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See detailGenetic variations in toll-like receptor pathway and lung function decline in Cystic fibrosis patients.
Haerynck, F.; Mahachie John, Jestinah ULg; Van Steen, Kristel ULg et al

in Human immunology (2013), 74(12), 1649-55

The toll-like receptor (TLR) family maintains pulmonary homeostasis by pathogen recognition, clearance and regulation of inflammation. Genes affecting inflammation response play a key role in modifying ... [more ▼]

The toll-like receptor (TLR) family maintains pulmonary homeostasis by pathogen recognition, clearance and regulation of inflammation. Genes affecting inflammation response play a key role in modifying Cystic fibrosis (CF) lung disease severity. We assessed the impact of single nucleotide polymorphisms (SNPs) of TLR genes (TLR1 to TLR10, CD14, lipopolyssacharide-binding protein (LBP)) on lung function in CF patients. Each SNP was tested for time-dependent effect on FEV1, using six genetic models. In addition, we investigated associations between SNP genotypes and extreme subject specific slopes of FEV1 decline. Variant alleles of polymorphisms of TLR2 rs1898830, rs5743708, and rs3804100 demonstrated a consistent association with lung disease severity (p = 0.008, p = 0.006 and p = 0.029 respectively). Patients homozygous for variant C allele of TLR5 polymorphism rs5744174 are more frequently associated with extreme fast FEV1 decline (OR: 20 (95% Confidence Interval:1.85-216.18)). Patients homozygous AA for TLR1 polymorphism rs5743551 are more frequently associated with faster decline of FEV1 compared to heterozygous genotype (OR:7.33 (95% CI:1.63-33.11). Our findings indicate that variations in TLR1, TLR2 and TLR5 genes may influence CF lung function decline. Further functional analysis is required to provide new insights into the pathogenesis of TLRs in CF lung disease severity. [less ▲]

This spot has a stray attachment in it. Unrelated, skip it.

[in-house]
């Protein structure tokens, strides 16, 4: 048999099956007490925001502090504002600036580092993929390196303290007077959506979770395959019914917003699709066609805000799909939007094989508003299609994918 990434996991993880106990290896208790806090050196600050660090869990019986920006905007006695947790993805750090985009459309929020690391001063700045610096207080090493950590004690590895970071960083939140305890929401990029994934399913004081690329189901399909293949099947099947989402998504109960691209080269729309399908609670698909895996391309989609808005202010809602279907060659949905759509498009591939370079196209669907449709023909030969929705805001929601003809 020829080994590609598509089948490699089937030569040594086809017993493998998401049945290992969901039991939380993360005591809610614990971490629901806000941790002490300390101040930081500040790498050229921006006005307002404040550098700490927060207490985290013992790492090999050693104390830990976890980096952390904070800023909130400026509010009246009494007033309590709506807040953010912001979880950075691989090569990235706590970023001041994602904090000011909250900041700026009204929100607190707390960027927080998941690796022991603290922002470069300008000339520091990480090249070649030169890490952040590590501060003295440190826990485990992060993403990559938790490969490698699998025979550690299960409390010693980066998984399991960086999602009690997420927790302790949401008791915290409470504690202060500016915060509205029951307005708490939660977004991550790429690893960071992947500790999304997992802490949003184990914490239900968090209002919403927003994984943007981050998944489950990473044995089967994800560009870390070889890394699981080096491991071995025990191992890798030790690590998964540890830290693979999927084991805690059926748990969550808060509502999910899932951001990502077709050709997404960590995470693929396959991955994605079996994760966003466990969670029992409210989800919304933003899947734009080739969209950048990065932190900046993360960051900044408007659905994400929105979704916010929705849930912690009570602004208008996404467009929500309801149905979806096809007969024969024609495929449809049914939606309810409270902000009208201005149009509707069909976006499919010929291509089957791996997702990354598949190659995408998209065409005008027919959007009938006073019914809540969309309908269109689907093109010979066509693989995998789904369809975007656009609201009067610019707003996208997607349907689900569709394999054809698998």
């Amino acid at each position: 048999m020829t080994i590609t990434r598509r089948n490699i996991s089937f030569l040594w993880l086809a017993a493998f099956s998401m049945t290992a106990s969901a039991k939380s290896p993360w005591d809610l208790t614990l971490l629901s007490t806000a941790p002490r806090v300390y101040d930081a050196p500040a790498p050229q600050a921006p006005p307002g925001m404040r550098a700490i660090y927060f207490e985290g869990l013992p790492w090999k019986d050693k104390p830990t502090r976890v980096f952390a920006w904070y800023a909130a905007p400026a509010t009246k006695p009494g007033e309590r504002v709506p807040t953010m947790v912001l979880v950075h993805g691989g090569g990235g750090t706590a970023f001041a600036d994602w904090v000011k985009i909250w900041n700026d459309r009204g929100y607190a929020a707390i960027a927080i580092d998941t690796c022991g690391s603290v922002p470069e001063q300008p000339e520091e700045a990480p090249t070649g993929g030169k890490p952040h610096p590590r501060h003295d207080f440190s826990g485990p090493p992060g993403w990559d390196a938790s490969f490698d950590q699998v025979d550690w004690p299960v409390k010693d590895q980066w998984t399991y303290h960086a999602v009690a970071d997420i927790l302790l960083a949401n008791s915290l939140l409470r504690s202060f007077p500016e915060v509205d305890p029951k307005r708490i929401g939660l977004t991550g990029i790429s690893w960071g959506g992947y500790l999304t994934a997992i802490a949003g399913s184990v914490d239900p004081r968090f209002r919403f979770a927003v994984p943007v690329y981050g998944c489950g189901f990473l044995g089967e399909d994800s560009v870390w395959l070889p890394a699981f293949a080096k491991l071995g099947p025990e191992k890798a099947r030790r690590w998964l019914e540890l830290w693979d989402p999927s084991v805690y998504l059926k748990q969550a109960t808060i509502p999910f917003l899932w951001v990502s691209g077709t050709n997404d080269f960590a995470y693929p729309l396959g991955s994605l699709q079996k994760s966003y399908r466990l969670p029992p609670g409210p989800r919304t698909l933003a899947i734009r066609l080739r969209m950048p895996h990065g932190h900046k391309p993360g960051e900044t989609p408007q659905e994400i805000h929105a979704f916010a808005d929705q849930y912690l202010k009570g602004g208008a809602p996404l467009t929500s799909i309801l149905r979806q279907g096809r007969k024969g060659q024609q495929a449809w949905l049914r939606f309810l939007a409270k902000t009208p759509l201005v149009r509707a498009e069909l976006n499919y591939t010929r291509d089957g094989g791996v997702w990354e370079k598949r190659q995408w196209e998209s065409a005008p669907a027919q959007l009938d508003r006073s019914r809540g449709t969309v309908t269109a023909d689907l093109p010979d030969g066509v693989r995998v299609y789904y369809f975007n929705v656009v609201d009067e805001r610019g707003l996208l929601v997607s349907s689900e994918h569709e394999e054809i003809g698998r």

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See detailLarge Sample Size, Wide Variant Spectrum, and Advanced Machine-Learning Technique Boost Risk Prediction for Inflammatory Bowel Disease.